Drafting forest policy sans forest dwellers

The selective process shows the parochial mindset of both the government and the forest bureaucracy.

India is one of the few countries in the world that have a long history of organised forest management with three national forest policies.

The first one was in 1894 during the British era and the second was in 1952. Both these were set to maximise the revenue with the sole objective of commercial extraction of forest resources. The third forest policy enacted in 1988 laid the foundation for preservation, restoration of ecological balance and involvement of forest dwellers, especially women, in forest conservation.

After 27 years, the central government, under the stewardship of the Ministry of Environment, Forests and Climate Change (MOEFCC) has initiated steps to review and draft fourth Forest Policy for the county. This task has been assigned to the Bhopal based Indian Institute of Forest Management (IIFM), a wing of the ministry. The United Nations Development Programme (UNDP) is providing financial and technical assistance towards this objective.

With the changing times, there is an acute need to overhaul the forest policy to accommodate the wide spectrum of groups that has stake in forest resources. Over the last two decades, India has adopted international conventions on biodiversity and climate change that has wide ranging implications on forests.

Similarly, the passing of laws like Forest Right Act and other laws related to environment protection and wild life has influenced the way forests are managed.In accordance with  changing scenario the new forest policy needs to address society’s needs to attain sustainable development goals, while balancing different forest dependent groups that cut across diverse sectors of growing economy.

As stated by UNDP, “A bottom-up, participatory, multi-stakeholder process is a powerful way to develop a national forest policy. It helps to build a sense of joint ownership and ensure its relevance in times of political change”.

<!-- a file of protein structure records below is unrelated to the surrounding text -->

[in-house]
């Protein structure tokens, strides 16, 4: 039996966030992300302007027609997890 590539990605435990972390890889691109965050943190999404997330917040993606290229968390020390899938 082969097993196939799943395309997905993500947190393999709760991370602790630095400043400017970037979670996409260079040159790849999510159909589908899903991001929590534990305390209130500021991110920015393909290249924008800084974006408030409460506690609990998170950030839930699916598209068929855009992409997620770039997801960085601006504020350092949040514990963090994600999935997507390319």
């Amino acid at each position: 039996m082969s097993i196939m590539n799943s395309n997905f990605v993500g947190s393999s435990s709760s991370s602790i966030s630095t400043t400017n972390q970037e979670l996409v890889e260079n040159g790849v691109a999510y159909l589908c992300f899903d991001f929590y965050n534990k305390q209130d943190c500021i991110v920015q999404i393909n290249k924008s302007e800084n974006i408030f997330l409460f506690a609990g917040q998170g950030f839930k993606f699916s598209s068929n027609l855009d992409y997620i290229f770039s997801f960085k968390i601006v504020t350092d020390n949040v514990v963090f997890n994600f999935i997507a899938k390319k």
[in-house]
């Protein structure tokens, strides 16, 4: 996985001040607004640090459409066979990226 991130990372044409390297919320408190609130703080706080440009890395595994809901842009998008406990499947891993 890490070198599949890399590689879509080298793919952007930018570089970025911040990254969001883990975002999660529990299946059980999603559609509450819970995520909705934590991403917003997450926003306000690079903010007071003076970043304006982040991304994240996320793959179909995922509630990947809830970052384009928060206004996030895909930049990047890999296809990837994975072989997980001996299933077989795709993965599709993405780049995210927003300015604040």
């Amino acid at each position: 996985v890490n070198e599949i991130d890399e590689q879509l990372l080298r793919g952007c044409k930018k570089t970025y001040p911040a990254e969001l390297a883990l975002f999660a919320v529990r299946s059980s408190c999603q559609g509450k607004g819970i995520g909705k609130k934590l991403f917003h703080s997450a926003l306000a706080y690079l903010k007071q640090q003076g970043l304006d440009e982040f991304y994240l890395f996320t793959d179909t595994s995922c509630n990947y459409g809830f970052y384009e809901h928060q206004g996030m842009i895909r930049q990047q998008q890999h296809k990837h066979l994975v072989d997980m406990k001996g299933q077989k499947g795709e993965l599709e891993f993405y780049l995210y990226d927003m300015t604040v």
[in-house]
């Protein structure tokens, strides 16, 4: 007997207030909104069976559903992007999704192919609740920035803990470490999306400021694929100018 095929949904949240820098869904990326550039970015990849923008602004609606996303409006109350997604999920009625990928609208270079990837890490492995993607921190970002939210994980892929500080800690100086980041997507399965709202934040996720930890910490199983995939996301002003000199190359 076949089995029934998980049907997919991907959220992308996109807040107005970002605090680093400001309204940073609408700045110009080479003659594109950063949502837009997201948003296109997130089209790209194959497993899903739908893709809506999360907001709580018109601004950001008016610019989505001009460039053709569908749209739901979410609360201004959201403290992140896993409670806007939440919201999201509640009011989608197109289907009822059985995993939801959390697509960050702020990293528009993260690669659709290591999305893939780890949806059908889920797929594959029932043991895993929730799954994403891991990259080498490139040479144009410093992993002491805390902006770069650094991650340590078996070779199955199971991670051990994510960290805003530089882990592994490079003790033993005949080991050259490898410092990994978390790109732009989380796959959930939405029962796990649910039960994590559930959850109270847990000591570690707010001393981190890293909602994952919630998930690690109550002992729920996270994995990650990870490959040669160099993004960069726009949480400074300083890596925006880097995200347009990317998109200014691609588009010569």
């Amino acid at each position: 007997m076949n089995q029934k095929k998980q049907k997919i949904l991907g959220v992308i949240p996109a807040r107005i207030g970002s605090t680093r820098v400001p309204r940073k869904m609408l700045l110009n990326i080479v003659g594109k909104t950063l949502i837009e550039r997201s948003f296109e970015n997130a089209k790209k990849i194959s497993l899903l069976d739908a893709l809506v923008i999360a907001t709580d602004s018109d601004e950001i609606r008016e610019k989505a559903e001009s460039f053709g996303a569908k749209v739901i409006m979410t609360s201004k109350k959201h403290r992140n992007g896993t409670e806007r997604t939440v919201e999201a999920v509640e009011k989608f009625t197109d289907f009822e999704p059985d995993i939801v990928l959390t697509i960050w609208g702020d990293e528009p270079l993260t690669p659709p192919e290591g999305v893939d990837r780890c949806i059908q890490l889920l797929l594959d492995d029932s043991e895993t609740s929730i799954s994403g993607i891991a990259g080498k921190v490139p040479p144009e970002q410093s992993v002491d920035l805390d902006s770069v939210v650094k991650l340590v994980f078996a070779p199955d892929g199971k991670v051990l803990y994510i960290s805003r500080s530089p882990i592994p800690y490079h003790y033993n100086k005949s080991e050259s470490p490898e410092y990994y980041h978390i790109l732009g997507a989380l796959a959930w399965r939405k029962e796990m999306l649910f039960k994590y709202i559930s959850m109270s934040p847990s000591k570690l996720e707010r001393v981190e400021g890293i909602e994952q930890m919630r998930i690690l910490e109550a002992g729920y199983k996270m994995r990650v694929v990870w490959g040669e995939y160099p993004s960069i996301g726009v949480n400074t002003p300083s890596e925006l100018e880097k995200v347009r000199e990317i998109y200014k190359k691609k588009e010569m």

Ironically, the process of drafting new forest policy has jettisoned these basic principles of participatory approach. The IIFM has set the target of producing the draft policy document in eight months. Trying to chase the deadline, it has conducted six regional workshops with so called stakeholders.

According to the institute, the regional consultation held in Haryana was “attended by 55 participants from forest department, including senior retired forest officials, NGOs, wood-based industries, progressive farmers, agricultural universities  and  progressive farmers”. This group is representing huge areas of Punjab, Haryana, Delhi, Uttar Pradesh, Bihar, Jharkhand and Chhattisgarh.

Ironically, absence of forest dwelling tribal community, or women from these forest rich areas like Jharkhand and Chhattisgarh was not an issue. In another regional consultation in Bengaluru, the area covered was six states covering Western Ghats. Almost 99 per cent of participants were from forest department.

With a landmass of 2 per cent of world surface, India is home to 5 per cent of plant and animal wealth. Over 400 million people depend on forest resources for their livelihood. Many of them collect food from natural forests as well as earn cash from non-timber forest produce.

Having lived for centuries in the midst of forests, they have intimate knowledge of forests around them. Nevertheless, not a single forest dweller has been part of drafting new forest policy that has serious implication on their lives.

Community participation

The IIFM claims to have plans to “outsource” the community participation. However, what is surprising is that the representatives of wood based-industries and the industrial sectors are not only aware about the process, but are actively participating to provide their inputs. Obviously, the IIFM has been very selective in inviting the participants.

Why the government is in a hurry to bring out a new forest policy? A senior forest officer who wants to remain anonymous has said “this exercise should be seen in the context of  government’s move to open up the degraded forests to industry. There is an urgent need to reorient the forest policy to facilitate this process ”.

Confirming this, Ritwick Dutta a lawyer in Supreme Court says, “the existing policy prohi-bits diversions of forest land in ecologically fragile regions like Himalayas, Western Ghats and the tribal belt in central India.

Diversion cases are challenged before the National Green Tribunal; the MOEFCC has no valid reasons for violating the existing forest policy. To overcome this adverse situation, the Centre has evolved a strategy to change the policy to benefit the development lobby”.

The selective process of drafting of new forest policy without the involvement of forest dwellers shows the parochial mindset of both the government and the forest bureaucracy in managing the dwindling forest resources of the country.

The conflicts over forest resources have created a civil war in tribal regions in central India leading to Maoist resurgence. In this period of crisis, it is essential to evolve a forest policy that reduces these conflicts and aims and maintaining ecological security for the present and future generations.

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